According to a recent study, children who lose consciousness during events such as seizures could avoid the need to be sent to hospital if they are properly placed in the recovery position.
The research, led by the Paris Diderot University, aimed to closely examine the typical responses of caregivers to the loss of consciousness in children. The results are published in the Archives of Disease in Childhood.
Part of the reason for this investigation was the fact that many potential caregivers – including parents and teachers – have a poor knowledge of the recovery position, the position in which an unconscious person should be ideally placed in order to protect the airway.
The study recruited a total of 553 children up to the age of 18, who had received a diagnosis of loss of consciousness, from 11 paediatric emergency departments across six European countries. The enrolment period was three months and data was obtained from parental interviews, hospital reports and clinical examinations.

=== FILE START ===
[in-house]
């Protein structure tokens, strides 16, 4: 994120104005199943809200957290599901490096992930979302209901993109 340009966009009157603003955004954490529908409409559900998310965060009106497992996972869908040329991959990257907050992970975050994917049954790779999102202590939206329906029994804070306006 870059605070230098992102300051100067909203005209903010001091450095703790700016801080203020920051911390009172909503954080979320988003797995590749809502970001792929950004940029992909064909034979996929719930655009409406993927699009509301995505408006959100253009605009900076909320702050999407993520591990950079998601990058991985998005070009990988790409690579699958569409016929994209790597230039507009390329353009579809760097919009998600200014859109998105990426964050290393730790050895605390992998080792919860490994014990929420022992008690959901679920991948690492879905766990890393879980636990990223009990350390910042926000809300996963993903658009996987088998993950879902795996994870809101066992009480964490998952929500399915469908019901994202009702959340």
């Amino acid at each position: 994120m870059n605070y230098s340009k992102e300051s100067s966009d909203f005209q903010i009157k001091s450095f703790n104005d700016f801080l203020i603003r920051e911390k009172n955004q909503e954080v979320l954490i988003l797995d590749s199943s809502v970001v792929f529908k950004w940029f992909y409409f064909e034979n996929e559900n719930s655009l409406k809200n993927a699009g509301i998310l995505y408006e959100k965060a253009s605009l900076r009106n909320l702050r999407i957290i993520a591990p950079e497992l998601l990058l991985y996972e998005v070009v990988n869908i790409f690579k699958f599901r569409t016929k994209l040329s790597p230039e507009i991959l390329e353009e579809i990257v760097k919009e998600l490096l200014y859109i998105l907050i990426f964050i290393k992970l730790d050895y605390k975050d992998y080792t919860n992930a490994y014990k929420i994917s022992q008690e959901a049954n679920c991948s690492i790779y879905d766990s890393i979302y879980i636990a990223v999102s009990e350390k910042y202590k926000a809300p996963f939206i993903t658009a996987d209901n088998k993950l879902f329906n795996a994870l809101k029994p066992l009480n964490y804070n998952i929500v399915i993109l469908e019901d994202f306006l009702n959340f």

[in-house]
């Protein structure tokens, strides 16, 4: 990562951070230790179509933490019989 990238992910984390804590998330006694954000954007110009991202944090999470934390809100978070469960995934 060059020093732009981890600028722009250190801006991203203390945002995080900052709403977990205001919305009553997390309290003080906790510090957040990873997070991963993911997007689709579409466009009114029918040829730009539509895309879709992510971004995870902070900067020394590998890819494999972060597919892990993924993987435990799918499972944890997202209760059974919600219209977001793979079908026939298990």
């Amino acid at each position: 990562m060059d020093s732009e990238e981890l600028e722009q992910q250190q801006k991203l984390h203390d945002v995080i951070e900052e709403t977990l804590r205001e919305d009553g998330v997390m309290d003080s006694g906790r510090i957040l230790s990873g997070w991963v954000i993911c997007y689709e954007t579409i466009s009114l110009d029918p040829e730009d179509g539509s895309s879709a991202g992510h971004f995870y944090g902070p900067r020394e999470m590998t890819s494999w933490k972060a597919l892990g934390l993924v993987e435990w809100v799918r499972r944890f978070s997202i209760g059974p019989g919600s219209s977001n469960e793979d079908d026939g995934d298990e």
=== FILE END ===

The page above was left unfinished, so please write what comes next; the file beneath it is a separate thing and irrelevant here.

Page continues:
Seizures were shown to be the most common reason for loss of consciousness in this group, accounting for 50.3% of all cases. Vasovagal syncope was the second most common factor, causing 22.4% of the blackouts.
Caregivers were shown to have put the child in the recovery position in 145 cases, or 26.2% of the total sample. Importantly, the recovery position was linked to a significant decrease in hospital admission rates.
The study concluded: “Our study demonstrates for the first time that the recovery position may reduce the admission rate of infants with loss of consciousness. Caregivers often perform inadequate manoeuvres when a child becomes unconscious. Campaigns aiming at increasing knowledge of the recovery position should be promoted.”
Posted by Bob Jones
Edited by Epilepsy Research UK
To find out what to do if someone has a seizure, and how to place someone correctly in the recovery position, please click here.
Click here for more articles about epilepsy in children.